Nearly 78% of people who lost their sense of taste or smell tested positive for COVID-19 antibodies, a new study found.
Of the people who tested positive for antibodies, nearly 40% didn’t have a cough or fever during their illness.
Losing these senses is now a “good indicator of COVID-19,” doctors say.
A lost sense of smell or taste could be a hallmark sign of COVID-19, possibly even without the presence of other common symptoms, like a cough or fever.
In a new study published in the journal PLOS Medicine, researchers surveyed 590 people who had experienced a loss of taste or smell in the previous month. Of that group, 567 were given COVID-19 tests and nearly 78% tested positive for antibodies to SARS-CoV-2, the novel coronavirus that causes COVID-19.
Of the people who tested positive for antibodies, nearly 40% didn’t have a cough or fever during their illness. However, the researchers did find that people who experienced just a loss of smell were nearly three times more likely to have SARS-CoV-2 antibodies than those who had just a loss of taste. Those who had a loss of smell and taste were four times more likely to have the antibodies.
Study co-author Rachel Batterham, Ph.D., a professor at the University College London, says she and her research team conducted their study in April and May, during the peak of the first wave of COVID-19 in the U.K. “At this time, loss of smell was not recognized as a symptom of COVID-19,” she explains. “However, I was aware of colleagues who had developed sudden onset loss of smell, so we were convinced that this was a key symptom.”
Early on, people could not be tested for COVID-19 unless they had a fever or a persistent new cough, she says, and her study participants “were generally fairly well, none were admitted to hospital. We were surprised when so many tested positive.”
Why does COVID-19 cause a lost sense of taste or smell?
Loss of smell, a.k.a. anosmia, doesn’t just happen with COVID-19. It can also be caused by allergies, the common cold, and other upper respiratory infections, says Richard Watkins, M.D., infectious disease physician and a professor of medicine at the Northeast Ohio Medical University.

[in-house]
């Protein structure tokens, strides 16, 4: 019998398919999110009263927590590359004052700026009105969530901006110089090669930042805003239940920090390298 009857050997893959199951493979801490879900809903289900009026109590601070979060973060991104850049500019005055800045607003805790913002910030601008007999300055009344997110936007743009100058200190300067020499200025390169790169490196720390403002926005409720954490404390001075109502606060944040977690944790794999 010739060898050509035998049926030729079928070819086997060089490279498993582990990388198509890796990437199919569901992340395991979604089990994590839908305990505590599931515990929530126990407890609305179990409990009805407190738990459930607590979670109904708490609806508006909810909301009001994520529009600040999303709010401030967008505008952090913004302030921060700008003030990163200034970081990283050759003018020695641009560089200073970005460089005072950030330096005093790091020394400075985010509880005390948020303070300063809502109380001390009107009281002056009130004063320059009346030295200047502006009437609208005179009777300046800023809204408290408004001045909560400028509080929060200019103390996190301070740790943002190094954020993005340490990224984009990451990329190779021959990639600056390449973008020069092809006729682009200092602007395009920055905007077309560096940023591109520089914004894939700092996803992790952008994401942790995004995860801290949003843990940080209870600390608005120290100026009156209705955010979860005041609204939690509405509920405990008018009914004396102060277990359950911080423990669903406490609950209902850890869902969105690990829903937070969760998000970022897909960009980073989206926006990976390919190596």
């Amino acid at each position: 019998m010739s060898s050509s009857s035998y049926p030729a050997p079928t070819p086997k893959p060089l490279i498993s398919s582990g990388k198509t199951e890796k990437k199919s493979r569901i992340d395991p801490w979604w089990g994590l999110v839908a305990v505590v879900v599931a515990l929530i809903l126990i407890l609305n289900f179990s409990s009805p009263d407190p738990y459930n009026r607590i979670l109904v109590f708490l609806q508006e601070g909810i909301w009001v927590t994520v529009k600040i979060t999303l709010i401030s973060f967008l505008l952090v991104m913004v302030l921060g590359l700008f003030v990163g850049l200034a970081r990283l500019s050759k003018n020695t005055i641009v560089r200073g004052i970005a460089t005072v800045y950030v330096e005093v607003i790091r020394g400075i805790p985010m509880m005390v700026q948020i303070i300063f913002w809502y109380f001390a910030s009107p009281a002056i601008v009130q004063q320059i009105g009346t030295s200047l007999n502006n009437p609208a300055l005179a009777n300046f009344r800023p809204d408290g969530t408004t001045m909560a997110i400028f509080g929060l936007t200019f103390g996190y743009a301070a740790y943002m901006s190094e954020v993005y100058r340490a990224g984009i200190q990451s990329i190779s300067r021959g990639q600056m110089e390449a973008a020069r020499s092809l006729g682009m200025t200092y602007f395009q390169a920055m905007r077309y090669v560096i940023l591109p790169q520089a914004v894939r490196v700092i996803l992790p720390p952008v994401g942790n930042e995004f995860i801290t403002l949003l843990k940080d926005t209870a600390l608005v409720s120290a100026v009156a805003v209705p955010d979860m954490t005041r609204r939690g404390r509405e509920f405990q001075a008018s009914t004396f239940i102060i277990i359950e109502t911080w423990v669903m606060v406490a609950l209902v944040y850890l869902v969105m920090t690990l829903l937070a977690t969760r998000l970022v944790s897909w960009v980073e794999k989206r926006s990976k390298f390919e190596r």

A viral respiratory infection, like COVID-19, can cause inflammation and swelling in your nasal cavity and that, along with nasal congestion, can alter your sense of smell, says Rachel Kaye, M.D., assistant professor of laryngology-voice, airway, and swallowing disorders at Rutgers University.
The virus also replicates (i.e. spreads) in the nose and throat, where it could mess with your sense of smell and taste before impacting the rest of your body, Dr. Watkins says.
So, how common is a loss of taste and smell in COVID-19 patients?
There’s no clear answer. “I see it occasionally, but still infrequently in patients,” Dr. Watkins says.
Other studies have found that anywhere between 15% to 68% of patients with COVID-19 report having a loss of taste and smell. But the new study results indicate that “loss of smell or taste seems to be a very common symptom of COVID-19,” Dr. Batterham says.
Infectious disease expert Amesh A. Adalja, M.D., senior scholar at the Johns Hopkins Center for Health Security agrees. “I do think most people don’t necessarily recognize it as a symptom of infection. They may just think it’s odd and not related,” he explains. “But it seems to be a good indicator of COVID-19.”
If you suddenly develop a loss of taste and smell, Dr. Kaye recommends calling your doctor about getting tested for COVID-19. While losing these senses does not automatically mean you contracted the novel coronavirus, she says “there is a significant chance” it could be due to COVID-19, especially in the absence of other symptoms.
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